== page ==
Thursday, July 3, 2008

A Hard Day's Night for the Mentally Ill: Psych Patients Waiting In Emergency Rooms

In centuries past, the mentally ill were neatly locked away from public view, along with society’s other smelly unmentionables; the homeless, the unemployed, the criminally insane, and the drunkards among them. They would be herded onto ships of fools and sent out to sea, to land at some unsuspecting port, or to simply die in the blue beyond.

Many years later they were hidden behind tightly locked doors of forbidding sanitariums. In any case, society was more than happy to “treat” these unfortunates because that meant shrouding their cockeyed faces, shrill screams and endless gibberish from plain view. We as a society have a well-honed ability to simply tune them out, at least until they’re in our face.

Now they’re in our emergency rooms, as they have been since Ronnie Raygun put it to the mental health system. Every now and again a news organization will run a story about all these psych patients clogging up the ERs. Today’s AP story offered a new twist: Patients are clogging psychiatric ERs because there simply aren’t enough services. This notable, albeit subtle, shift has been a long time coming. No longer are we only concerned that mentally ill patients are occupying beds that should be reserved for the “truly sick” people. In a moment of clarity, someone in the press is finally declaring the mental health system itself is sick. And it is-- severely, chronically so-- and cannot be treated with a standard regimen.

I have spent the better part of the last ten years holed up in California emergency rooms assessing, detaining, admitting and discharging psychiatric patients. Some are schizophrenics, pleasantly insane and otherwise. Some are malevolent sociopaths who wouldn’t, or didn’t, hesitate to butcher their own mother. Others are depressed and bipolar who see no recourse other than to kill themselves. And there are the kids who tried meth or some designer drug and triggered a chemical reaction unleashing heretofore dormant psychoses. There are the older drug addicts whose trips, like their dependence, won’t stop. Then, as always, you have the handful of players who come in looking for three hots and a cot and will feign absolutely any symptom for their price of admission.

During this tenure, advocating for, not just serving, the mentally ill in our society has become something of a personal mission for me. The solution is not to throw some more money at the problem, put some more services out there and hope everyone will shut up. Instead, a fundamental paradigm shift is what we need.

As with the individual, our society’s collective thought creates reality. The underfunded, broken mental health system is only an expression of our mutual fear and loathing of mental illness and, consequently, those who it affects. Change the belief and we’ll change the reality.

It wasn’t that long ago that a mysterious illness swept like a wildfire through a freewheeling slice of the gay community and a hodgepodge of IV drug abusers, two of the most marginalized populations in society. No one really cared about the carnage of AIDS until it struck middle America’s nerve when Rock Hudson sickened and died. Then Liberace. Then Freddie Mercury. The face of AIDS changed and services and funding grew accordingly. The same must be and can be done for mental illness.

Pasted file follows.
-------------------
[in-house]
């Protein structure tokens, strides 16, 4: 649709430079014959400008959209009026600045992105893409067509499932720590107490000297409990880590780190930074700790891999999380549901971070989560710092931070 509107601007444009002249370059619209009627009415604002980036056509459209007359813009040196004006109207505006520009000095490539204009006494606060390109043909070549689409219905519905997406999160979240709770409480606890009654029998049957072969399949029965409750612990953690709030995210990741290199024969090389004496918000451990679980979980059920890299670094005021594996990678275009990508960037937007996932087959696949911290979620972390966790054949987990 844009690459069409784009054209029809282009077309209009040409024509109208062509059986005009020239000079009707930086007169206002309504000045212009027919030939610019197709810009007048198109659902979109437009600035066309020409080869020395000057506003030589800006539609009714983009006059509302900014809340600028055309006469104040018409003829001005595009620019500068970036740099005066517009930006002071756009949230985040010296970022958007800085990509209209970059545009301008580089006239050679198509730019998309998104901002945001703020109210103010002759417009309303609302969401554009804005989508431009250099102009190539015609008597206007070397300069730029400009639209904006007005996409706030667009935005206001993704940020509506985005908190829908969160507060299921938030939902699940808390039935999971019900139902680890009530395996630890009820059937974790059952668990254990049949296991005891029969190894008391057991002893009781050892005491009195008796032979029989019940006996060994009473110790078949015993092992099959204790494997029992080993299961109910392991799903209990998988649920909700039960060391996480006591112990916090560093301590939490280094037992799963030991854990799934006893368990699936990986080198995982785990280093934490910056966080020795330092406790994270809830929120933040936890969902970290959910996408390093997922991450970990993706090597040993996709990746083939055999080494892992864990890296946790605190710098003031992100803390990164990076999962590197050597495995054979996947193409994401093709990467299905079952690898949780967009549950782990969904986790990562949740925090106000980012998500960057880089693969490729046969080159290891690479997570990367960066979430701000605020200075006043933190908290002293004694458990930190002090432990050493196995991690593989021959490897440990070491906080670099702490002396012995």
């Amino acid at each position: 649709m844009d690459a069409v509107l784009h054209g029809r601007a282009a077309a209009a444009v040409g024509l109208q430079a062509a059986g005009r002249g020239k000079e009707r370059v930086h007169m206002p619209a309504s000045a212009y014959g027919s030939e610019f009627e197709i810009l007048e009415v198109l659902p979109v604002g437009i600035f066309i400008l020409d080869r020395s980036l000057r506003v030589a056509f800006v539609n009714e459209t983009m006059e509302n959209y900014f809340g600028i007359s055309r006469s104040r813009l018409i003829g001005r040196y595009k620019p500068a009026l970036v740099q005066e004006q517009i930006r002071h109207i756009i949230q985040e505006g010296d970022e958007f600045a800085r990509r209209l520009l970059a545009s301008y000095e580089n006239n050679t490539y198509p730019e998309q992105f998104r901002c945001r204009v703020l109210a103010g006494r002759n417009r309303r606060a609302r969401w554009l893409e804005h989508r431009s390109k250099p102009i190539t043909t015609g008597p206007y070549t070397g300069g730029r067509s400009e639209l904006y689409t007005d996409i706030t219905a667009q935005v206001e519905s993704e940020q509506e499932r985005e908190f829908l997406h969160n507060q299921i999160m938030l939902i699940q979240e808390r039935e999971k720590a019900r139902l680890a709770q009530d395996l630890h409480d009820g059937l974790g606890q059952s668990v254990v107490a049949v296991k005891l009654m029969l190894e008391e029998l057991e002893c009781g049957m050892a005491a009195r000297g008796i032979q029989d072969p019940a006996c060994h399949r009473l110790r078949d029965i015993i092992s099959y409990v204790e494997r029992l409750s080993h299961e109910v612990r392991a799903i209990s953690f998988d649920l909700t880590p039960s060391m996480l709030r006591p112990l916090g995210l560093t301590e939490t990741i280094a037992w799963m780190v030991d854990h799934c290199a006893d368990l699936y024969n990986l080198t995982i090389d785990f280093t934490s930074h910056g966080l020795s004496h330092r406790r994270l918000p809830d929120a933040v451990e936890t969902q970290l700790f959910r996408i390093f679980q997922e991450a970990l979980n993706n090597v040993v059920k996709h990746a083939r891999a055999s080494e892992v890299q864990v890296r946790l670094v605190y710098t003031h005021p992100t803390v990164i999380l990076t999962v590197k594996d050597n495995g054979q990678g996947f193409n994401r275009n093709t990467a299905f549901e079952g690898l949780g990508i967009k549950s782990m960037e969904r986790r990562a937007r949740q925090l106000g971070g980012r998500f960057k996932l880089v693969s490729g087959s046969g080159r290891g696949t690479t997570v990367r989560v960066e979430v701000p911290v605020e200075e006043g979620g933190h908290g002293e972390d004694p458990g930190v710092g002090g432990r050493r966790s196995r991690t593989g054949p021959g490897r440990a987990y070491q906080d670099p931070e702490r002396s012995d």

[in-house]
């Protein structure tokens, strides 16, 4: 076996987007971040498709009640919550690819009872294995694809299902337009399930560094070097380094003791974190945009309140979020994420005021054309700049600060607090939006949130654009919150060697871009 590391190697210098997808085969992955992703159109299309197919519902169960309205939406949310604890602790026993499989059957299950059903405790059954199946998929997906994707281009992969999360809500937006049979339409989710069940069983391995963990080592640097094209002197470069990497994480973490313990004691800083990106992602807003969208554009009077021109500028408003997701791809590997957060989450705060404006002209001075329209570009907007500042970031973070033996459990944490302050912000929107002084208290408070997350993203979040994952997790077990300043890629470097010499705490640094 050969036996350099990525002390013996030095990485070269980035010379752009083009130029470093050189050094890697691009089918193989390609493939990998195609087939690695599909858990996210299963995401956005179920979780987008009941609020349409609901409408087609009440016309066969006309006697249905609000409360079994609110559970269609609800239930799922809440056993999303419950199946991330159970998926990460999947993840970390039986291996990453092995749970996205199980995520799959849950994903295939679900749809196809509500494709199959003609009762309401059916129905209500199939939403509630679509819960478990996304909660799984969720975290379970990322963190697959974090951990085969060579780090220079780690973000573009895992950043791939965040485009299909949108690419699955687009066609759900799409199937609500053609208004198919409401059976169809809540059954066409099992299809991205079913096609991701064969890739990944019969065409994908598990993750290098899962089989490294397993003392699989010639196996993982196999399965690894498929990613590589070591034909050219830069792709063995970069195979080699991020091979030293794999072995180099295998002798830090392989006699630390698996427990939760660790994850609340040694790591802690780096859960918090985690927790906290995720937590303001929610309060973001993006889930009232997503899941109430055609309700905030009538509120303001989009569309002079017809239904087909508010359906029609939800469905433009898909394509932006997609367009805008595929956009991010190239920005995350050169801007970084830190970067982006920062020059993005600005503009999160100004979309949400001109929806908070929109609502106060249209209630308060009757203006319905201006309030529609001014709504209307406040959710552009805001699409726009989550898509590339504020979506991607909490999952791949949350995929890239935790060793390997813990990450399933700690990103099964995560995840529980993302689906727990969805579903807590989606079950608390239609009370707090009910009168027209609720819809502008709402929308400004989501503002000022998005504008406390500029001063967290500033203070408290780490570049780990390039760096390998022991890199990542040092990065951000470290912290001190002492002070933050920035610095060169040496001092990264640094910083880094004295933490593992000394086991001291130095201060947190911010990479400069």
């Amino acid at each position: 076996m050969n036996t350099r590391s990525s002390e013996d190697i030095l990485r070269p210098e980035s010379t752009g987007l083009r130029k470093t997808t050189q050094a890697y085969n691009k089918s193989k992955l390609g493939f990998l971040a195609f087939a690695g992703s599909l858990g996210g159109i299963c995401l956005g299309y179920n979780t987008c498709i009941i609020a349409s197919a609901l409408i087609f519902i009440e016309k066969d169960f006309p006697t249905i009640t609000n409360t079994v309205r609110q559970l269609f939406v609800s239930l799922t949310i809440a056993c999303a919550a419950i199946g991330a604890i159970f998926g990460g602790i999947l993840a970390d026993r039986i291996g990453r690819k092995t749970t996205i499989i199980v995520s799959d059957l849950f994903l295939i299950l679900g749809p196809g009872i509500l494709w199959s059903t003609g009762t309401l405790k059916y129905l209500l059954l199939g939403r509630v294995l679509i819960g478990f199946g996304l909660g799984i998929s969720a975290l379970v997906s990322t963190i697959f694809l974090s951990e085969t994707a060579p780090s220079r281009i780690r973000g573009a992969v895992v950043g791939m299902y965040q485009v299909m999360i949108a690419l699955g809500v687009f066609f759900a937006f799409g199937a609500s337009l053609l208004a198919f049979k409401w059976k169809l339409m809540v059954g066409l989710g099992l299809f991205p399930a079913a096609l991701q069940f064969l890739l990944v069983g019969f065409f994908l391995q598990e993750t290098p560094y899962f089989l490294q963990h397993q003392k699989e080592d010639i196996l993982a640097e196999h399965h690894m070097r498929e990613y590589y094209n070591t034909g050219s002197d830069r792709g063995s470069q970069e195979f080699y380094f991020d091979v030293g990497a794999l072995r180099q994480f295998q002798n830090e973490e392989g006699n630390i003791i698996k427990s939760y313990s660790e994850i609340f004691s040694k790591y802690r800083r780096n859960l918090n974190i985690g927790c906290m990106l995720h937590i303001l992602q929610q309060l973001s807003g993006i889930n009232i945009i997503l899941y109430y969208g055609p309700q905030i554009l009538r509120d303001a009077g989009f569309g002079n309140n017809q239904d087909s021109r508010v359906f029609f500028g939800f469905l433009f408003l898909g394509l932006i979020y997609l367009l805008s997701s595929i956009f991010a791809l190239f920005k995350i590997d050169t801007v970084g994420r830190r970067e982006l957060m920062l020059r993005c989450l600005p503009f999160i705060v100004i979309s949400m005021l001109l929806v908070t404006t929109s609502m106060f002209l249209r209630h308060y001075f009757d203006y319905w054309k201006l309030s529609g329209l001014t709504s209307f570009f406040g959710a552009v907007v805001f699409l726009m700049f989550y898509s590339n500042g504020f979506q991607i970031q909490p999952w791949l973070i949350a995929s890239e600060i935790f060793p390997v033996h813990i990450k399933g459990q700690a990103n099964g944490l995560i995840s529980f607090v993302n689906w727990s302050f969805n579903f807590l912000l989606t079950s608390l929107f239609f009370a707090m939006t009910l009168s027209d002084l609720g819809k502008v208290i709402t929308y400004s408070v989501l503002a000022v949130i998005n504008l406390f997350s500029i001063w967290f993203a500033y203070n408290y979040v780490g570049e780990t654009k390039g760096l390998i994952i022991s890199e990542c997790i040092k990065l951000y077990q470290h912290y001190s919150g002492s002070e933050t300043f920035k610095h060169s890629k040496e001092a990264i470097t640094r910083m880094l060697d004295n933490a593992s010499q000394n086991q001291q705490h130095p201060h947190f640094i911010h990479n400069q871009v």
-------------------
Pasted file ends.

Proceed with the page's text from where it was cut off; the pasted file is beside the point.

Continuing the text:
Efforts like Joe Pantoliano’s Efforts like Joe Pantoliano’s No Kidding, Me Too! which seeks to remove the stigma of mental illness using star power, are on the right track. We just need more of them.

Raising awareness can raise funding. But improved policing of where the money is spent would be well worth the effort. The group I mentioned earlier, the impostors who feign mental illness for a free place to stay need to be redirected elsewhere, such as homeless shelters and case management services. This cannot be accomplished, though, until there is adequate liability protection for physicians and other professionals who dare to just say no to a malingerer, only to have the person walk out and knife themselves, just to prove a point, but unexpectedly die. It may smell of sweet justice, but it reeks in the courtroom when family members suddenly emerge from the woodwork to sue the unlucky physician.

Then there are the politicians and other stakeholders. One look at the internecine dealings behind distribution of California’s “millionaire tax” for mental health services is an embarrassing look at bureaucrats and technocrats gone wild. How long before grabby government hands are dipping into this till to fund everything but mental health in this cash-strapped state? Accountability cuts all ways.

The political will for treatment is another key issue. States like California have created legislation such as Laura’s Law, which provides for mandated outpatient treatment, but without any funding source. We can all do that kind of math: Good law+ no money=hot air. Meanwhile, many patients continue to wind through the system’s Great Revolving Door on a monthly basis, noncompliant with treatment, penniless after spending their SSI checks on drugs, and carrying “insurance” like Medicaid, which doesn’t even pay the direct costs of their care. A dollar reimbursement for $5 worth of care is a great way to devolve to no services.

Until we as a society decide if the mentally ill are really worth treating, we will continue to see ERs, general and psychiatric alike, overflowing with insanity.
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